Tuesday, February 08, 2011

A Little on Rabbi Daniel Lapin

I just started Rabbi Lapin's book, Thou Shall Prosperafter hearing Dave Ramsey recommend it over and over again. In the first section, the Rabbi makes a very interesting point.

You should try to make more money for the good of everyone around you.

For the most part, you can't make money unless you provide something someone wants. Making money is an indicator that you have provided good things for the rest of us. For example, I want to drive a car to work, so I bought one. When I bought my FredMobile, the seller made money. That was good because without him trying to make money, I'd be walking. Dittos for the food we eat, the clothes we wear and the houses we live in. All came from someone's desire to make money. Therefore, the desire to make money is good.

Hmmm. I like it.


tim eisele said...

I think he left out an important word:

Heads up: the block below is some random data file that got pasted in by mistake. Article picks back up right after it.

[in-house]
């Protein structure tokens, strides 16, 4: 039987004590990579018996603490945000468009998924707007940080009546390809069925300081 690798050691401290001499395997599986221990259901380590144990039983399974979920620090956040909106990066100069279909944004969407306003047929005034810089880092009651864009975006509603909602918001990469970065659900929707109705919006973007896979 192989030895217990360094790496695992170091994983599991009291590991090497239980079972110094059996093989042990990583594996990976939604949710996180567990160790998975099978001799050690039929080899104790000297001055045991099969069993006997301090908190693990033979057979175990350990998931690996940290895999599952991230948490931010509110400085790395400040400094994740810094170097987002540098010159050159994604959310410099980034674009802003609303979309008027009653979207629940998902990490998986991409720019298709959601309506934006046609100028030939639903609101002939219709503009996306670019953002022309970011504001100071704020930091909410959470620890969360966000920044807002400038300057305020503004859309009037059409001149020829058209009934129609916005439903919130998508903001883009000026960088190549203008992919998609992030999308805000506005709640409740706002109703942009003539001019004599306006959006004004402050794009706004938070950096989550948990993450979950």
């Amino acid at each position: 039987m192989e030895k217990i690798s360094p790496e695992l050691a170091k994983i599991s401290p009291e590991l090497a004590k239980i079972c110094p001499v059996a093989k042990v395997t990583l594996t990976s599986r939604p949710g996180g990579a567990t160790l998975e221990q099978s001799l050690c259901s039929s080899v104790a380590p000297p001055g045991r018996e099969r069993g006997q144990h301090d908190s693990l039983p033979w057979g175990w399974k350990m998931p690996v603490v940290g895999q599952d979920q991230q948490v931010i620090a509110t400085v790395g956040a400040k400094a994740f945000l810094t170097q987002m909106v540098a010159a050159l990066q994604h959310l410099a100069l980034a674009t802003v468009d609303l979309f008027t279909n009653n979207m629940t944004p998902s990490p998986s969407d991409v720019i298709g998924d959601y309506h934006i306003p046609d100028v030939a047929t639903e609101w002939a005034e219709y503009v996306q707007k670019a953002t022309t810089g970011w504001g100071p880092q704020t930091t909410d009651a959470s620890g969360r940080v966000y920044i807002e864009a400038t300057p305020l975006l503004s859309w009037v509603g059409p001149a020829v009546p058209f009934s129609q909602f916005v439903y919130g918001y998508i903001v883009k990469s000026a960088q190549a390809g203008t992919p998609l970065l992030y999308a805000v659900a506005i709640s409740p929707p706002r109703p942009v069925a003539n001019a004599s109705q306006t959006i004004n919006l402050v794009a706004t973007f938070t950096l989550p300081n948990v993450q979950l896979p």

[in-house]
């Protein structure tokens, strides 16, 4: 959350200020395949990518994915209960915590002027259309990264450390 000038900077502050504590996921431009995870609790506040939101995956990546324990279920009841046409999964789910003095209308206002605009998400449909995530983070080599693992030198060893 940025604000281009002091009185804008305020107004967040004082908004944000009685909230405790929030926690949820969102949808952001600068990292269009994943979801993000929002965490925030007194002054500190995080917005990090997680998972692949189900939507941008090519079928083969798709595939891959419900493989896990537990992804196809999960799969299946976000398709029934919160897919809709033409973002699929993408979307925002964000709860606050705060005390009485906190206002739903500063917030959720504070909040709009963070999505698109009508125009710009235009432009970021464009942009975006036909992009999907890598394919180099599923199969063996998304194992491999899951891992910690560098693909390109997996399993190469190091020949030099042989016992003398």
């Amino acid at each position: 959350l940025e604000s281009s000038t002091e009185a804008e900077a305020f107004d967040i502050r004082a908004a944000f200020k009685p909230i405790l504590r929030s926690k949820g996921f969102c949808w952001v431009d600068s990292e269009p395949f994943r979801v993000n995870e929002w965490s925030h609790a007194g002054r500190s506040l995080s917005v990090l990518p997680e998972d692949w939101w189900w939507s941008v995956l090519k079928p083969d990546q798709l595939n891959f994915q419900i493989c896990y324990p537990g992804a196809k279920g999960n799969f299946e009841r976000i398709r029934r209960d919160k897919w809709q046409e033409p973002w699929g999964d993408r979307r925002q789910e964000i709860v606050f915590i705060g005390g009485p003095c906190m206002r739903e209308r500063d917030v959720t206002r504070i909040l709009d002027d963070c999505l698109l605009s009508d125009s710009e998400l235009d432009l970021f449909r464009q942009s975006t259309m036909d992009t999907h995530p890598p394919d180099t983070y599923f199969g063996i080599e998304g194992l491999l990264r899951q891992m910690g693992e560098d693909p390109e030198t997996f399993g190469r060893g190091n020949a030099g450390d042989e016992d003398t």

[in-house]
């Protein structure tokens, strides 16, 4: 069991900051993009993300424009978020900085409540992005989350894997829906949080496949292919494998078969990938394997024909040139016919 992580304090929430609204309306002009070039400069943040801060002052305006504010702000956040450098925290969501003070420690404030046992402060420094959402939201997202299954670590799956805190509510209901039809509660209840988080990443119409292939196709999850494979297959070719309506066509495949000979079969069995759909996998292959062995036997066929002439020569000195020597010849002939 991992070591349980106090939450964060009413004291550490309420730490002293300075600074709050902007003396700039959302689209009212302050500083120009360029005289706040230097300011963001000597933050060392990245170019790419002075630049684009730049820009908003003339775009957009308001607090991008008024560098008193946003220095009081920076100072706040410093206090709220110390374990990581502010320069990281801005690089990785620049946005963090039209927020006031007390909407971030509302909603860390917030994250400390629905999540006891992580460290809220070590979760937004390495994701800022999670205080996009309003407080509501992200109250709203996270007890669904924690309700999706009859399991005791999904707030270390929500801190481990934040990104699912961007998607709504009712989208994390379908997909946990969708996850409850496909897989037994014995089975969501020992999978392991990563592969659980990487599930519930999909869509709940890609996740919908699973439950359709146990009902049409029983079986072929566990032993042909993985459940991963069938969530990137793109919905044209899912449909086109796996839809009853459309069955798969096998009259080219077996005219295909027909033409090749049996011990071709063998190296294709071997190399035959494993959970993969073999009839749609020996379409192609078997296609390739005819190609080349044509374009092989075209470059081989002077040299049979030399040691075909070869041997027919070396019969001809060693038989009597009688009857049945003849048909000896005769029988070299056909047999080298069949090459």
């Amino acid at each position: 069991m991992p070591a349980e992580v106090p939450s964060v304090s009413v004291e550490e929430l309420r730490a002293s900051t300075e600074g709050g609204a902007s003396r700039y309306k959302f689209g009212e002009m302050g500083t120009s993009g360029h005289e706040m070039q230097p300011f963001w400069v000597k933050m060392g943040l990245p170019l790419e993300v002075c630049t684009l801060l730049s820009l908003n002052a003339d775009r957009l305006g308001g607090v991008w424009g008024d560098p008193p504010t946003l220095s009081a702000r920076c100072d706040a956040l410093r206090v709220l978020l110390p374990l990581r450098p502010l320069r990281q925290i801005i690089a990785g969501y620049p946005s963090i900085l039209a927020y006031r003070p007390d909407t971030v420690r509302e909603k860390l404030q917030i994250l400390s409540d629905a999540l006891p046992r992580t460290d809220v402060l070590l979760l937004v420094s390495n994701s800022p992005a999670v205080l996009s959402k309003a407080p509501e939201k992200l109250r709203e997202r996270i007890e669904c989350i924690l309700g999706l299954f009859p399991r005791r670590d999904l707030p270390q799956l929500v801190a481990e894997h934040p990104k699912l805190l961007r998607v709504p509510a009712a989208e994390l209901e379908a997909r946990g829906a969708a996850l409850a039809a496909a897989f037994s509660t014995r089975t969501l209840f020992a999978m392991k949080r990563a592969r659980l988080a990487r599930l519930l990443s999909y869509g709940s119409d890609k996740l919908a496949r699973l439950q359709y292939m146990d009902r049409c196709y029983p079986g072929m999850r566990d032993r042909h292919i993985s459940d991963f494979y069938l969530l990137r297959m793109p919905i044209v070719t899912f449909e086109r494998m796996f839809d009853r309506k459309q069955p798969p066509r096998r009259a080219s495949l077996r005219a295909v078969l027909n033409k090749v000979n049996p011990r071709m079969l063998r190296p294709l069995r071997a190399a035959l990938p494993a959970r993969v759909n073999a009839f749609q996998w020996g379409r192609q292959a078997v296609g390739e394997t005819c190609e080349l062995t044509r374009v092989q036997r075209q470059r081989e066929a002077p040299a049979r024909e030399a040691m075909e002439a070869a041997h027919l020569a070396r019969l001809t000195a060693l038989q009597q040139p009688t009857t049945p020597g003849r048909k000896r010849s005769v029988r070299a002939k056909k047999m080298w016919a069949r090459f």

"You should try to make more money honestly for the good of everyone around you."

Selling shoddy goods for inflated prices, or cutting corners when providing services that one has been paid to provide, or avoiding payment of one's own debts, or tricking people into "easy payment plans" that are anything but "easy", or even resorting to criminal activities like confidence tricks, theft, and extortion are all proven ways to make more money. But doing such things is not contributing to the good of everyone around you.

Suburbanbanshee said...

He's a rabbi. Of course the first principle behind it all is "whatever you're doing, don't sin".

But yes, the Biblical OT ethos is definitely wealth production as a good thing, paired with thrift. The whole spiel about the Virtuous Woman in Proverbs is about a woman who works hard, saves money, invests, and thus is able to do well by everyone, both inside and outside her household.

K T Cat said...

Tim, like Suburban said, the Rabbi definitely stands for ethics as well. In the book, honesty is discussed at length as a part of this.

tim eisele said...

Good. I still think it's worth emphasizing, though. I've known too many unethical rich people.

Dean said...

"the desire to make money is good" kind of rounds out the rough edges of "greed is good", although the former doesn't fit as well on a t-shirt as well as lacking any sort of alliterative appeal.

Link forthcoming.

Liberal Stupidity said...

I"m doing better than I deserve!

From a, debt-free including the house, Ramsey man!

Kudos on the Blog!